Trillium Book Awards Author Reading 2015

IFOA 101

A former insider’s guide to Toronto’s “other” festival
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IFOA 101

By Becky Toyne

In just a few short days, one of the top-ranked literary festivals in the world gets underway. And no, you don’t need to follow it on Twitter from a distance of several thousand miles and multiple time zones: it happens right here in downtown Toronto. Now in its 31st year, the International Festival of Authors (IFOA, eye-eff-oh-eh) spans eleven days and features more than 120 authors in a bevy of public events. In terms of size and international recognition, it’s probably one of the top five such festivals in the world — it’s A-list baby. Unlike Londoners, who have to schlep out to the Welsh border (Hay-on-Wye) or up to Edinburgh (Edinburgh International Book Festival) to experience a literary love-in of this magnitude, we Torontonians can experience it on our own doorstep. A group of the most impressive writers working today will be gathered in one place at one time, and that’s the place we call home. The party is coming to us, People, and you should make it your business to be there.

This year will be my fifth IFOA, but my first as a former festival employee. Now that I can experience the festival without having to worry about how tomorrow’s events are selling, I’m looking forward to sitting in the crowd and just enjoying the show. Finding a route in to festival fever can be daunting for the un(der)initiated, and for people constantly needing to watch the pennies, festivalling can be a pricey pastime too. So for the benefit of IFOA rookies, sometime dabblers and seasoned spectators alike, here are some tips on how to make your festival choices, get the most out of some IFOA networking opportunities, maybe get some career advice, and offset your ticket outlay with a few treats and bargains. This is only a selective list, so if you see me around at the festival (I’ll be there…well…all the time), don’t be shy: come and ask me!

DON'T

Don't dismiss it as being too expensive. I know we’re all strapped for cash, and, thanks to HST (boo), IFOA tickets have gone up this year. Eighteen bucks a pop can seem like a big commitment. But think of it this way: remember those Londoners I mentioned above? If they want to go to a badass literary festival, they have to cough up for long-distance travel and a hotel room. Your $18 and a bike ride home suddenly seems a bit more accessible, no?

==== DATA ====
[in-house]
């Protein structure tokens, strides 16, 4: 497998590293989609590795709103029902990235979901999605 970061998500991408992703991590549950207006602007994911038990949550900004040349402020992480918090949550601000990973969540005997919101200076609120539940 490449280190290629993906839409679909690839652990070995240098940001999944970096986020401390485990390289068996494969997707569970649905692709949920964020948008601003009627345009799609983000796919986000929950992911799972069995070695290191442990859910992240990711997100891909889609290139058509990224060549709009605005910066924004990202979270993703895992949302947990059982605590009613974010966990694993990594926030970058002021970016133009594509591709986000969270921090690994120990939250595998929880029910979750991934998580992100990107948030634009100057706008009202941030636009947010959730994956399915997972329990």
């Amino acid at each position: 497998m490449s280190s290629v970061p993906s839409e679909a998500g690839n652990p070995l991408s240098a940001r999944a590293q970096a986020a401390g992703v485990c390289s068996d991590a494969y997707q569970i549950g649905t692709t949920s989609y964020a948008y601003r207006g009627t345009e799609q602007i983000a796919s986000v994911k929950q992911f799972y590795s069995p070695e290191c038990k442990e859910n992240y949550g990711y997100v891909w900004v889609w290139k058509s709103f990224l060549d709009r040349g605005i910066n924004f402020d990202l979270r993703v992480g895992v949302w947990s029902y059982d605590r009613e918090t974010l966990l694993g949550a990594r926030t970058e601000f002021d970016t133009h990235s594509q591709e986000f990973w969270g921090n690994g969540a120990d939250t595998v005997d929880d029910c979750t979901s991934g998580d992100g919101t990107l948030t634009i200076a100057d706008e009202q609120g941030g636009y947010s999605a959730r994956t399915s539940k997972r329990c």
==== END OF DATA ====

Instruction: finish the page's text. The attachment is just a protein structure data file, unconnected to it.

DO

Do make the most of potential bargains. The flipside of the HST increase is some relative deals to be had on marquee events. Unlike a standard event ticket, tickets to the Scotiabank Giller Prize and Governor General’s Literary Awards readings have held firm at $25. Comparatively, this year is better value for money to see those nominees. If the one author you’re desperate to see is Alexander MacLeod, consider getting a ticket to his Giller reading instead of one of his other events. Then you’ll be treated to the full list of shortlisters while you’re there.

DON'T

Don't pooh-pooh readings as being boring. Bad ones are, it’s true, and with four authors on the bill you’ll be fidgeting for a long time in your seat if you get it wrong. Thanks to YouTube and podcasts though, selecting a reading doesn’t need to be such a crapshoot. Find out if someone’s worth seeing. In addition to being relied upon to say some crowd-pleasing things about how much he likes Canada, Richard Ford (and his soul-piercing blue eyes) makes for captivating listening. I’d go and see him read from the phone book. Giles Blunt can somehow keep you grinning even while reading gruesome passages with his full cast of character voices. Meaghan Strimas and Len Gasparini are terrific, and like a number of poets on the lineup, first won their IFOA places by reading in competition (Meaghan in 2009, Gasparini and others at an event back in March).

DO